In AP Psychology this week, we learned about learning. Again, we learned about learning (you’re supposed to laugh!). At first, it seems rather confusing and complicated and unfamiliar. There were just too many new words to define and remember. However, the technique of re-defining the vocabulary in one’s own words put forth by Mr. Marshall definitely helped me in remembering them. By now, my vocabulary page for Chapter 6: Learning has been completed.

It appears all three forms of learning discussed in the book, classical conditioning, operant learning and cognitive learning, all cooperate harmoniously in our everyday experience. After all, we all learn and what we learn come from by one way or the other. For academics, however, cognitive learning is the most useful, at least in my considered opinion.

A fact I am certain is of interest to everyone is that learning, no matter what form, takes time. The amount of time taken depends on the form of learning. Classical conditioning requires the neutral stimuli to be presented on multiple occasions in order to be associated with a conditioned response. Operant learning requires the consequences of a behavior to be felt before its effect is stamped upon the subject. Cognitive learning requires a considerable amount of time in order that the subject remembers the mental model created earlier.

I can remember personal experiences with classical conditioning and cognitive learning. When I had fish as pets, I used to walk very loudly out to the pond before dropping food into  it. After several times, as I was walking in normal pace towards it, the fish rose to the surface automatically, their mouths opened like o’s. They did it every time I walked out into the garden, no matter what I intended to do, i.e. going to school. I just had a delightful experience with cognitive learning very recently in math class. Last class, we covered antidifferentiation by substitution. Initially, this method of integration was unfamiliar; we needed to antidifferentiate and differentiate in the same process of deriving an algebraic formula for an integral. We hence struggled to get the classwork done. I went home a slept tight for a few days. Yesterday, when I completed homework, I could solve every single problem without much difficulty. Calculus can be bizarre sometimes; for example, Leibniz notation of the derivative dy/dx can, depending on the situation, behave like a fraction while is not so in others. That is why it is intended to be in collegiate mathematics courses and only introduced to high school as advanced placement classes (AP). An open mind is essential in learning these kinds of things.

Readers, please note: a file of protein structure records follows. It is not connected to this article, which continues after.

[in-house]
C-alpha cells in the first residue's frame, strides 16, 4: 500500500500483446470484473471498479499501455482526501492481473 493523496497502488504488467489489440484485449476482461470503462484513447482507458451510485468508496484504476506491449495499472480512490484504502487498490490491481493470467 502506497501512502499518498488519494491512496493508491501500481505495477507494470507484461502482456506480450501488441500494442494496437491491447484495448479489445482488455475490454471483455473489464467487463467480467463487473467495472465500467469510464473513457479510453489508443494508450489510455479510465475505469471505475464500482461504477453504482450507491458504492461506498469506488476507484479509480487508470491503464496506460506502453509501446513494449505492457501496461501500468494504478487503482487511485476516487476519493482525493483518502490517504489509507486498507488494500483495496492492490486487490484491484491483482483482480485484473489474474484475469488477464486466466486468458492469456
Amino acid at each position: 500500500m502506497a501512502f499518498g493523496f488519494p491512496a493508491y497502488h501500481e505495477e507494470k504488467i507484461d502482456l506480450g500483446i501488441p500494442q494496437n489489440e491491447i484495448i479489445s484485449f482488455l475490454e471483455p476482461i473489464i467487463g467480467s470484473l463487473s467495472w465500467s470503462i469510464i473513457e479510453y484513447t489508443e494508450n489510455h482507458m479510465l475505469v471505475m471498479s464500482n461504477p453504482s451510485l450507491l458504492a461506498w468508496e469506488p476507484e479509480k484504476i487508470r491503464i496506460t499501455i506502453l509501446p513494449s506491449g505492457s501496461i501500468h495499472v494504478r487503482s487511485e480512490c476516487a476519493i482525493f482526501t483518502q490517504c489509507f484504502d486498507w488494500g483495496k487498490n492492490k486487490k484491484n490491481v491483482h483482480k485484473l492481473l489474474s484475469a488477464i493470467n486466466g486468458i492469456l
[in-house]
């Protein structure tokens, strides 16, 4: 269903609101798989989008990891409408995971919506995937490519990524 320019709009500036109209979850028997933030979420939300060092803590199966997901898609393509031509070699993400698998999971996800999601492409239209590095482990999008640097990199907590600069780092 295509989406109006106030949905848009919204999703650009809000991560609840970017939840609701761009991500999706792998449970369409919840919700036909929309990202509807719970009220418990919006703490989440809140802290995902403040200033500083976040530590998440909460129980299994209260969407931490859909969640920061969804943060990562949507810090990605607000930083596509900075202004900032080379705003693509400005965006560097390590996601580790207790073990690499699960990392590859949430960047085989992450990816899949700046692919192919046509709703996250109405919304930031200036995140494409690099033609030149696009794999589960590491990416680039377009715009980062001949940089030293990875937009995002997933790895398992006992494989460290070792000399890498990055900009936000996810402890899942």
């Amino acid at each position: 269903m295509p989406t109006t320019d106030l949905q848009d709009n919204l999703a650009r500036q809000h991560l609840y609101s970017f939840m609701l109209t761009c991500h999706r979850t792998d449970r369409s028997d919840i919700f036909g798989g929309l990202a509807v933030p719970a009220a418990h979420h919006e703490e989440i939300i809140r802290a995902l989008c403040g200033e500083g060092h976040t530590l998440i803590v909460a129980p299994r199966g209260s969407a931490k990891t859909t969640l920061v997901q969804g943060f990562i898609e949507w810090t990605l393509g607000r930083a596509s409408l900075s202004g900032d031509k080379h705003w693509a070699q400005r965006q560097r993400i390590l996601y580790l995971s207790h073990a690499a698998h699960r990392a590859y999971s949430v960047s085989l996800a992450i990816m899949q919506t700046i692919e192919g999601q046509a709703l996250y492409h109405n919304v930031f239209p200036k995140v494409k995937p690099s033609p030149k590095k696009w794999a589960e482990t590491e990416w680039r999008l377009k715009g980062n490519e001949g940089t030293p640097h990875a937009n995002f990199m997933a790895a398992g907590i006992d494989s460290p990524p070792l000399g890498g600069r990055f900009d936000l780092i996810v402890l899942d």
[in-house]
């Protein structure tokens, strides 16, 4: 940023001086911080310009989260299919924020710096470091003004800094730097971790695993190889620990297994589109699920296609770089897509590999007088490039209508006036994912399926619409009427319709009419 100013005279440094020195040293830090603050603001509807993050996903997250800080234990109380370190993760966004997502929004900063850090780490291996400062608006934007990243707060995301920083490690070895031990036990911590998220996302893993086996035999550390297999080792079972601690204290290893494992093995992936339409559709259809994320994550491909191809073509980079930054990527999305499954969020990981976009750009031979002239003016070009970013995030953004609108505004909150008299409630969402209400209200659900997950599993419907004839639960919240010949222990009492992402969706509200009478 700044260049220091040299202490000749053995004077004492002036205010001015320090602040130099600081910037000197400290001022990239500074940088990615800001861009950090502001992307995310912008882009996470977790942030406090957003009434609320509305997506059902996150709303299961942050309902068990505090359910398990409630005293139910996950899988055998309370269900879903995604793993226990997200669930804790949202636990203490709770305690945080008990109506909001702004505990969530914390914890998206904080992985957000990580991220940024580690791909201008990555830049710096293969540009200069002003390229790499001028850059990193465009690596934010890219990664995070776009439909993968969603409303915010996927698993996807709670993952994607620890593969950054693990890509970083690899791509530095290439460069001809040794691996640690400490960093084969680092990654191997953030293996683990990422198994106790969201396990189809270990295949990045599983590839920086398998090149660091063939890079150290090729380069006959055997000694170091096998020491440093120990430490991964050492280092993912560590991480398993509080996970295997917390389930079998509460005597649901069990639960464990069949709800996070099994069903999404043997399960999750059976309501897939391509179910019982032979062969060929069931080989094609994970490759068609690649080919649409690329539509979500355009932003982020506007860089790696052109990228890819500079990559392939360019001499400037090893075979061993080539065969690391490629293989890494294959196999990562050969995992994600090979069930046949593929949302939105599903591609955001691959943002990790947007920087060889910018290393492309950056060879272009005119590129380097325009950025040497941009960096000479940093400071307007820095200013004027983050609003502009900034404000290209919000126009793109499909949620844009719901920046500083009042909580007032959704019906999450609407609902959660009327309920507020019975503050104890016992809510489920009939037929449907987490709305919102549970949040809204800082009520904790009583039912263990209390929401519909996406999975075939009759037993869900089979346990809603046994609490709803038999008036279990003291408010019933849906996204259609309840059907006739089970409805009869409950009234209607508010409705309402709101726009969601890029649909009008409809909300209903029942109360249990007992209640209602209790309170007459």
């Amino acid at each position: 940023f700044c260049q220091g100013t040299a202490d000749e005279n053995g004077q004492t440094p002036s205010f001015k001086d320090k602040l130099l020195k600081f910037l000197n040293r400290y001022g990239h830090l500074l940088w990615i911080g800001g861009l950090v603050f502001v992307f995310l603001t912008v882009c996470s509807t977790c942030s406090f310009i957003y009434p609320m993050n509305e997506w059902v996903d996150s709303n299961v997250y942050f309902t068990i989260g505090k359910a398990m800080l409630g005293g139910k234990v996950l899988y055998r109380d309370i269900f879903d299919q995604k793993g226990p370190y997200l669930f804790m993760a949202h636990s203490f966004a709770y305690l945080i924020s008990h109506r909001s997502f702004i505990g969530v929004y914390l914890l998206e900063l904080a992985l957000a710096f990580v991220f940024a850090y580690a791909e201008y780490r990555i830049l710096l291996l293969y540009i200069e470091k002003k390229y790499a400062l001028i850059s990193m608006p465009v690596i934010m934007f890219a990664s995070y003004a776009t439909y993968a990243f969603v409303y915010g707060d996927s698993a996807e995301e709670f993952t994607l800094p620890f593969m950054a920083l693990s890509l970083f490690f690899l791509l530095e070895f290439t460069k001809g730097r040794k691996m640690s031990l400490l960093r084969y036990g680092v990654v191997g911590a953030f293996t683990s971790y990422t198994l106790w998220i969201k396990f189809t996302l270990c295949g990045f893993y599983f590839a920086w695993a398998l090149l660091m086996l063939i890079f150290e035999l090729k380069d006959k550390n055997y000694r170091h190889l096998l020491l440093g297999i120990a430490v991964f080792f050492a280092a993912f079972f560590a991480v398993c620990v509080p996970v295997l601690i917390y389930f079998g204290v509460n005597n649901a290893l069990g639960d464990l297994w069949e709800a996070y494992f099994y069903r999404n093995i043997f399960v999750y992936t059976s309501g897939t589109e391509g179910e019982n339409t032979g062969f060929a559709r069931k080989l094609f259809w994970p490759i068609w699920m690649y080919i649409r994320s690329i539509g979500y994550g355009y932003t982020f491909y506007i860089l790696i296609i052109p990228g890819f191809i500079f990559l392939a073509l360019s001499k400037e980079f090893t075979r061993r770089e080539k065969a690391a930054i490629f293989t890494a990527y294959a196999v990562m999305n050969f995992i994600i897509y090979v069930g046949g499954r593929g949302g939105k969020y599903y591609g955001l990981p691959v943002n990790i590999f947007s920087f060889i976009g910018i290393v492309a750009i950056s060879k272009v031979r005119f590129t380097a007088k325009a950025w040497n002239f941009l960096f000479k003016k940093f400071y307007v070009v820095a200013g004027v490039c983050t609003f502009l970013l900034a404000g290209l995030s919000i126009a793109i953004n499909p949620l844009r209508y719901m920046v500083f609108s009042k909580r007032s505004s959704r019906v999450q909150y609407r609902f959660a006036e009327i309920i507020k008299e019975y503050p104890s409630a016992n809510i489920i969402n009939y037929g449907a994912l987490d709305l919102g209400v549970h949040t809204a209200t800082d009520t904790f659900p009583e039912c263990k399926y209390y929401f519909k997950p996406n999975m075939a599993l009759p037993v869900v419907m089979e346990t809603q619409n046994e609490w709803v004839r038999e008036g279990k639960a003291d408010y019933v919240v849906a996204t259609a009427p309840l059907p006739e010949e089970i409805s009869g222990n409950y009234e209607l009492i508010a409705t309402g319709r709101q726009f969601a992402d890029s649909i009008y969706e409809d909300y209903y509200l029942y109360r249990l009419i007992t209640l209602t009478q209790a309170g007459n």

Tet holiday is starting towards the end of next week. I am looking forward to more opportunities to pay my sleep debts. I think I need more sleep than usual after learning something challenging.

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2 responses »

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